Facebook Spies on Everything – Confirmation of Pure Evil

A UK Parliamentary report on internal Facebook documents and found that Facebook was not satisfied with just your information and activity on the social media site and spied on everything you do on your phone.

Facebook Used All of Their Power and Influence to Spy on Everything About Users, All User Phone Activity and Their Friends

The Facebook phone App records your phone calls and texts. They used their dominant position to get App companies to fully trade their customer data in exchange for access to Facebook data. They used an Israeli commercial spying company to find out what apps users downloaded and how they used them.

Here is the Specific Wording of the Summary of the Report

1. White Lists

Facebook have clearly entered into whitelisting agreements with certain companies, which meant that after the platform changes in 2014/15 they maintained full access to friends data. It is not clear that there was any user consent for this, nor how Facebook decided which companies should be whitelisted or not.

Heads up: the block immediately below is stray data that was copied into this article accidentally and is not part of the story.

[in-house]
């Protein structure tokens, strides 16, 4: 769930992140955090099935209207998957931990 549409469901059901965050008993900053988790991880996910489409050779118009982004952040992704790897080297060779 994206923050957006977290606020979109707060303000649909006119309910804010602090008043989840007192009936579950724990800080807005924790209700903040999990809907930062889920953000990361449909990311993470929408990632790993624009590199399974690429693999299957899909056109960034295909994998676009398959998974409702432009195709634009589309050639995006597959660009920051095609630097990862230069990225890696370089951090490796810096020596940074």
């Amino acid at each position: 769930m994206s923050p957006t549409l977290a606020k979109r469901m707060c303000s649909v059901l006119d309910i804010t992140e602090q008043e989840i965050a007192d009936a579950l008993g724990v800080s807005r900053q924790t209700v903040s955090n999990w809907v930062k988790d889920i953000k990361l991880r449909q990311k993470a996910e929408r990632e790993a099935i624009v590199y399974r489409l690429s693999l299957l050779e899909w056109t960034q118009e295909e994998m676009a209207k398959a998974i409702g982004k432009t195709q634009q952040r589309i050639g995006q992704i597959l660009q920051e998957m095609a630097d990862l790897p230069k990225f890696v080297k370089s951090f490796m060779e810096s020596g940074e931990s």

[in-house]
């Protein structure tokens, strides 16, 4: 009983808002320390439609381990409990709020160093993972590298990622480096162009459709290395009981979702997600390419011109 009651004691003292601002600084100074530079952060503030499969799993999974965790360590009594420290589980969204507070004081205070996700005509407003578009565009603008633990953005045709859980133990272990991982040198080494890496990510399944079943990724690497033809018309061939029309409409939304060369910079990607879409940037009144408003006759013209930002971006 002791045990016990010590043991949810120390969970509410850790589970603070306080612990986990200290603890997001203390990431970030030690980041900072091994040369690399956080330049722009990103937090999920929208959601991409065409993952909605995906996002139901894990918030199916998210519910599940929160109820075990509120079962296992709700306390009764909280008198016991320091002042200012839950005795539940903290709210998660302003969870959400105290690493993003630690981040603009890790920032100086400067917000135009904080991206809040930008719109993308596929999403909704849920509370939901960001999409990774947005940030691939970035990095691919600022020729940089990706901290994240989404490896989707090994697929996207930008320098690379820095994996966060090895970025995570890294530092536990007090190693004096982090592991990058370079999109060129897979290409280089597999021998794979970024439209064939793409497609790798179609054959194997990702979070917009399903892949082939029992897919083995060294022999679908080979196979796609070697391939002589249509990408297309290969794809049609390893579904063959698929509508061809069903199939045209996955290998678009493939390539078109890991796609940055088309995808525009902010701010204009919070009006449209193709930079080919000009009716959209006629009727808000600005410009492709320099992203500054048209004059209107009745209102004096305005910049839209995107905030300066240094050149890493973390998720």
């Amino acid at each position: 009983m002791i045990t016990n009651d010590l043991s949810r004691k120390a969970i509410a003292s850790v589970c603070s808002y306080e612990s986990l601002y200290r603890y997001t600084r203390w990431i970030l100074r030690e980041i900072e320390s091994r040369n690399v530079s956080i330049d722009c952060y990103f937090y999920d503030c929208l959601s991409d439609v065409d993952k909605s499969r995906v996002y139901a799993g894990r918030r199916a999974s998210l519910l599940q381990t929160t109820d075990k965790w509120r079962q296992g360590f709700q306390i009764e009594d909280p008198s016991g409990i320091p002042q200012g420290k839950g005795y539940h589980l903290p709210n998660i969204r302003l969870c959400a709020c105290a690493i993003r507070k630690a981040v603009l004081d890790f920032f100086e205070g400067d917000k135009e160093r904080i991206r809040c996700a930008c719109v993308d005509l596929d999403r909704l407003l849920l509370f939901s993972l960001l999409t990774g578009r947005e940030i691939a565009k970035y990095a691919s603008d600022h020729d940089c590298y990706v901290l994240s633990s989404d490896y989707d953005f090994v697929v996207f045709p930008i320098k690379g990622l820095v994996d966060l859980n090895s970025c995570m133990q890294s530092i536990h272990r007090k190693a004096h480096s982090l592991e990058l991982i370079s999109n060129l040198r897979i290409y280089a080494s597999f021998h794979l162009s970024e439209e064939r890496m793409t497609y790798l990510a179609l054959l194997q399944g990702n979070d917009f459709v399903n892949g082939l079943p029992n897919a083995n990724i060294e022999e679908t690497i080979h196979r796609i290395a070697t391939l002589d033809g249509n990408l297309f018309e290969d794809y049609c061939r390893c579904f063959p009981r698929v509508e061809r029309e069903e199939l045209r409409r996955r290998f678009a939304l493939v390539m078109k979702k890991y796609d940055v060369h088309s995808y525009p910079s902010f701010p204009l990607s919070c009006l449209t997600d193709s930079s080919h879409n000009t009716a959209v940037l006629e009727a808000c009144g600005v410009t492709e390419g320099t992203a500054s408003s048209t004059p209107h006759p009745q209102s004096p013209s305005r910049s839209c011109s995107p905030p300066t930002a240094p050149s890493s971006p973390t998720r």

2. Value of friends data

It is clear that increasing revenues from major app developers was one of the key drivers behind the Platform 3.0 changes at Facebook. The idea of linking access to friends data to the financial value of the developers relationship with Facebook is a recurring feature of the documents.

3. Reciprocity

Data reciprocity between Facebook and app developers was a central feature in the discussions about the launch of Platform 3.0.

4. Android

Facebook knew that the changes to its policies on the Android mobile phone system, which enabled the Facebook app to collect a record of calls and texts sent by the user would be controversial. To mitigate any bad PR, Facebook planned to make it as hard of possible for users to know that this was one of the underlying features of the upgrade of their app.

5. Onavo

Facebook used Onavo to conduct global surveys of the usage of mobile apps by customers, and apparently without their knowledge. They used this data to assess not just how many people had downloaded apps, but how often they used them. This knowledge helped them to decide which companies to acquire, and which to treat as a threat.

6. Targeting competitor Apps

The files show evidence of Facebook taking aggressive positions against apps, with the consequence that denying them access to data led to the failure of that business.

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